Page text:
Witnessing an Unfamiliar Person : The Effects of Distance, Lighting, Age, Line-up Type, and Line-up Position on Eyewitness Accuracy
Nyman, Thomas J. (2020-06-03)
Nyman, Thomas J.
Åbo Akademi - Åbo Akademi University
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In criminal cases, DNA evidence is considered circumstantial evidence, whereas an identification by an eyewitness, after having observed a perpetrator commit a criminal act, is considered direct evidence of a suspect’s guilt. When the police have a suspect in custody and an eyewitness identifies the suspect as the perpetrator of a crime there are, however, many factors that influence eyewitness accuracy. For example, viewing conditions and the age of the eyewitness affect how the eyewitness observes and encodes the perpetrator. Other factors, such as the line-up type used to test the witness, are likely to influence how the eyewitness makes the identification. Importantly, it has been shown that in almost 1900 post-conviction exoneration cases, 70% of the original convictions included misidentifications by eyewitnesses. In the present thesis, we investigated the visual limits of eyewitness accuracy with the aim of finding a threshold where accuracy is so low that identifications should not be used as evidence. We also investigated how the age of the eyewitness and line-up type moderate the visual boundaries of eyewitness accuracy.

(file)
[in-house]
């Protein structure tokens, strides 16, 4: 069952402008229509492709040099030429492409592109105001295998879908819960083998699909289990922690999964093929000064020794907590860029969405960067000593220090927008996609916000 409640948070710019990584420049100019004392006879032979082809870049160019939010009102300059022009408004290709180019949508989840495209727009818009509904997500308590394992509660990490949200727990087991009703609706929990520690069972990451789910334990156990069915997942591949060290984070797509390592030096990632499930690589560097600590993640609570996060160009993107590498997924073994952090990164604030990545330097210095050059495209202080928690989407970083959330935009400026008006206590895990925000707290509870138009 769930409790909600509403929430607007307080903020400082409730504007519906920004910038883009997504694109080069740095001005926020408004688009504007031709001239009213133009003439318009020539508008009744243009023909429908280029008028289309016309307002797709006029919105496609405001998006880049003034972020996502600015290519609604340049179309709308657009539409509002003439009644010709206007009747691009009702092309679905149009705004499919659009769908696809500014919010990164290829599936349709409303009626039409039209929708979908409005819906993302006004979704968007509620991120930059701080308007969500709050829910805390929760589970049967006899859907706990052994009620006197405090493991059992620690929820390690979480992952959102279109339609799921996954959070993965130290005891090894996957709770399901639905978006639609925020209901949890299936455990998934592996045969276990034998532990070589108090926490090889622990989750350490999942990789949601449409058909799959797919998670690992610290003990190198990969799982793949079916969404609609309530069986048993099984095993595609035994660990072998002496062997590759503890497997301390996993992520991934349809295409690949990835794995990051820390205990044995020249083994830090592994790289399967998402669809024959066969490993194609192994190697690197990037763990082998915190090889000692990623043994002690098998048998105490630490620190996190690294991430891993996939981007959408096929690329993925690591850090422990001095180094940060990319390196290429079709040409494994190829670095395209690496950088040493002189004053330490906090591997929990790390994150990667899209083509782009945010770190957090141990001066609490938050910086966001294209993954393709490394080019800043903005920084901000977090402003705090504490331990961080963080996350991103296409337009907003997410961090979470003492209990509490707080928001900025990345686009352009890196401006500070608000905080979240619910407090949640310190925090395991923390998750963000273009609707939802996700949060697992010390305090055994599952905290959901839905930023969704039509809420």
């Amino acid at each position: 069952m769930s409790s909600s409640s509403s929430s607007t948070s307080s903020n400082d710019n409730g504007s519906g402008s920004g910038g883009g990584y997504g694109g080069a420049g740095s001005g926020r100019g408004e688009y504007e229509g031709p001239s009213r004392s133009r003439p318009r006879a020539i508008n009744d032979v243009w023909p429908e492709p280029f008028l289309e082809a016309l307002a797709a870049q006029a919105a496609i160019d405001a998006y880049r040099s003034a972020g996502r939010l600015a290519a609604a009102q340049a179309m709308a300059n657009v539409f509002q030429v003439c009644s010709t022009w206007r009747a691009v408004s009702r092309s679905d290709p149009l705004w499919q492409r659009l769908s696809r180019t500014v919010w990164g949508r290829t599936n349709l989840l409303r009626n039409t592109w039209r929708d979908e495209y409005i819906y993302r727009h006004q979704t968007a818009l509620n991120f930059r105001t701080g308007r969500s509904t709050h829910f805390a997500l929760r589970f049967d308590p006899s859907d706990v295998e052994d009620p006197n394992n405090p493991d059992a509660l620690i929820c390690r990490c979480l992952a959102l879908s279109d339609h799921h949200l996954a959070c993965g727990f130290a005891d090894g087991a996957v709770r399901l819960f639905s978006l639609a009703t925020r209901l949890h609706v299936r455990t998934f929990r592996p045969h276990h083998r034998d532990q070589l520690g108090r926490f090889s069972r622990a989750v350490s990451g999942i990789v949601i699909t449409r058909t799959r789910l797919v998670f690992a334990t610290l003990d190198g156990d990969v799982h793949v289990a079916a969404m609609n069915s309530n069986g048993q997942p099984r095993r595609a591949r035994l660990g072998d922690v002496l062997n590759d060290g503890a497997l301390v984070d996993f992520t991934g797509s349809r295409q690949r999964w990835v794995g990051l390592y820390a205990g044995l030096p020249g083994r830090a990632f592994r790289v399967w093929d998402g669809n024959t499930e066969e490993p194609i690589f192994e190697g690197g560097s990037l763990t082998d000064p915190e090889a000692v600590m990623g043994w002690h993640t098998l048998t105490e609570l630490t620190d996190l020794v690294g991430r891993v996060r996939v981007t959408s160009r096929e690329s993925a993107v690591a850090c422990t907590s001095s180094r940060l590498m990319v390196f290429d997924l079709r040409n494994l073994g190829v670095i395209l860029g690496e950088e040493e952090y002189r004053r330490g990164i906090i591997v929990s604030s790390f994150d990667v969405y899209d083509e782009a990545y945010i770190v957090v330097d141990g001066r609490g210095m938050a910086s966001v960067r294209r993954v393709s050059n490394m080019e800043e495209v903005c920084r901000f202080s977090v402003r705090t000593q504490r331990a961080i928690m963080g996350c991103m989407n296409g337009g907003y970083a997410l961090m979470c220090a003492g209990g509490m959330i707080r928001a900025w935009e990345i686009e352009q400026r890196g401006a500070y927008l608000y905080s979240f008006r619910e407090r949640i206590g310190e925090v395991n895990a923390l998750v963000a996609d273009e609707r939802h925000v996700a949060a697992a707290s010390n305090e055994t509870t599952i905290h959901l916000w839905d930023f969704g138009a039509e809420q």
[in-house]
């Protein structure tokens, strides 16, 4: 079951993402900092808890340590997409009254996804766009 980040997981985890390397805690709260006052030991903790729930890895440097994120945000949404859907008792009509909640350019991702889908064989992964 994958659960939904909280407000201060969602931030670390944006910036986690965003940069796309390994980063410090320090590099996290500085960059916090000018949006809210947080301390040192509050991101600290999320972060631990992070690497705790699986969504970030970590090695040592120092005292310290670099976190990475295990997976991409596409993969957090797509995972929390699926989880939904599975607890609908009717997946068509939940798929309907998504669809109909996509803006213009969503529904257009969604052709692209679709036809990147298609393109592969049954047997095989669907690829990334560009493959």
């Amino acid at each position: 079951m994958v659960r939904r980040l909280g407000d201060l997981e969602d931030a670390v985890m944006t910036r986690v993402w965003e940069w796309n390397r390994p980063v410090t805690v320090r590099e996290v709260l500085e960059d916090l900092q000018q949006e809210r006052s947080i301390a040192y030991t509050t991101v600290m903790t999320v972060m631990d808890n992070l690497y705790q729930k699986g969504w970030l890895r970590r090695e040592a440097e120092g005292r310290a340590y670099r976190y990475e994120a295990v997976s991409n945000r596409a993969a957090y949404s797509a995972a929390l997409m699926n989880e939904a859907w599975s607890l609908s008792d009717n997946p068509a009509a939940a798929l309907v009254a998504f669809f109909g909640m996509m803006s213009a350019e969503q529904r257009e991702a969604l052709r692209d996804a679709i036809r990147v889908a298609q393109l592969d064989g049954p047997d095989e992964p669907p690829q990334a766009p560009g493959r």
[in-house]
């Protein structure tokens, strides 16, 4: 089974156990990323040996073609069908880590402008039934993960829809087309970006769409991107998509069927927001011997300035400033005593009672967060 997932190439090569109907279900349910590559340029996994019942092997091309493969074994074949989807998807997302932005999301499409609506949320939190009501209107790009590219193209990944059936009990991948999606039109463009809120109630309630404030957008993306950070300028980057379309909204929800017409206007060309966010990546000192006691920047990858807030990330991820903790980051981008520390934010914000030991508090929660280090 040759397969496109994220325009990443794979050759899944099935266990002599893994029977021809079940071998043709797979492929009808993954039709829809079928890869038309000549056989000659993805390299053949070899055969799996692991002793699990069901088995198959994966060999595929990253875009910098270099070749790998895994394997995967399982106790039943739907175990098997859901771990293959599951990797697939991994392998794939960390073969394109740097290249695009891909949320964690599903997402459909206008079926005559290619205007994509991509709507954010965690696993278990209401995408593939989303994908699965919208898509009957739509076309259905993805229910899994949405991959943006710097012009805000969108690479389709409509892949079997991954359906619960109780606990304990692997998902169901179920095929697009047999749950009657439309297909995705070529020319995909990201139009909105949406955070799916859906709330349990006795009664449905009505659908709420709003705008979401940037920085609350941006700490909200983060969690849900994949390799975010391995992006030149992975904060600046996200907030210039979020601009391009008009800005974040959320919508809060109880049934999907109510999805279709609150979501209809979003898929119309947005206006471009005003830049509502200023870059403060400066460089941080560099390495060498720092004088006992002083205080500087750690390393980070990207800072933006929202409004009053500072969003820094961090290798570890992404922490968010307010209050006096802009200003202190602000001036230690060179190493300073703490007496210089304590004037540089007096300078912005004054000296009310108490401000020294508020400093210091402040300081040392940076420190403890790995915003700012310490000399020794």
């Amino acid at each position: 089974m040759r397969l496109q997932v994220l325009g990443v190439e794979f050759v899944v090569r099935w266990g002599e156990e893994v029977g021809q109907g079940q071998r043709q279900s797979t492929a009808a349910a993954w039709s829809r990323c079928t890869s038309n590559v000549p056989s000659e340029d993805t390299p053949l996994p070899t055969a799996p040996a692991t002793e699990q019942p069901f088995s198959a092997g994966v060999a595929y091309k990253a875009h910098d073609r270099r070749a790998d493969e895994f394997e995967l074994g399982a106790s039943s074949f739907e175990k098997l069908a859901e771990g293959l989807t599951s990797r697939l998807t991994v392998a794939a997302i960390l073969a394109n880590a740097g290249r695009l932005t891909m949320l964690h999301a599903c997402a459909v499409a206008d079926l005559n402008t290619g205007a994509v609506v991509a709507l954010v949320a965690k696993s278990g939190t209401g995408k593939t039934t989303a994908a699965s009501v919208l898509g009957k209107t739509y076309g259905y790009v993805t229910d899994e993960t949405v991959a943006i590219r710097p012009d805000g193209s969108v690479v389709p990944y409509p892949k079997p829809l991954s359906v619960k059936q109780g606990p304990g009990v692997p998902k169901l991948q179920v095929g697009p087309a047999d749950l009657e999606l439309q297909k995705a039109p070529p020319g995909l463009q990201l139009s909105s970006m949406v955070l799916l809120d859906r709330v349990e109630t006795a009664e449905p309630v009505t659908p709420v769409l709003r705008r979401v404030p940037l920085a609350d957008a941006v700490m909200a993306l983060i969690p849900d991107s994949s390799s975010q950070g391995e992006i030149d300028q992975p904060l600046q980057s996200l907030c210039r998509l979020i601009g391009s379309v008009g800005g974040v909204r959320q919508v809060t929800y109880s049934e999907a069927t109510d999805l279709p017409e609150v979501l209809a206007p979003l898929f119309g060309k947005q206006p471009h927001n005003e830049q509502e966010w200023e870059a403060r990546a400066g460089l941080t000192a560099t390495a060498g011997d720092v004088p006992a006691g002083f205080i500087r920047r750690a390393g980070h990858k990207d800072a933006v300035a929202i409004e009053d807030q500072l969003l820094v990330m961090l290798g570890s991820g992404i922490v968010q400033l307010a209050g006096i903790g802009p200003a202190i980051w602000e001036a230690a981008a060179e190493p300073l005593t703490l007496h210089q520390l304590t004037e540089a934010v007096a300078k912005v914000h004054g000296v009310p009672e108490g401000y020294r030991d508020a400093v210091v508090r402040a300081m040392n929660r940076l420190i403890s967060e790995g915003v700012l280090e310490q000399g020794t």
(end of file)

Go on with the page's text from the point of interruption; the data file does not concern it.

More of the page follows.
- 515 Psykologia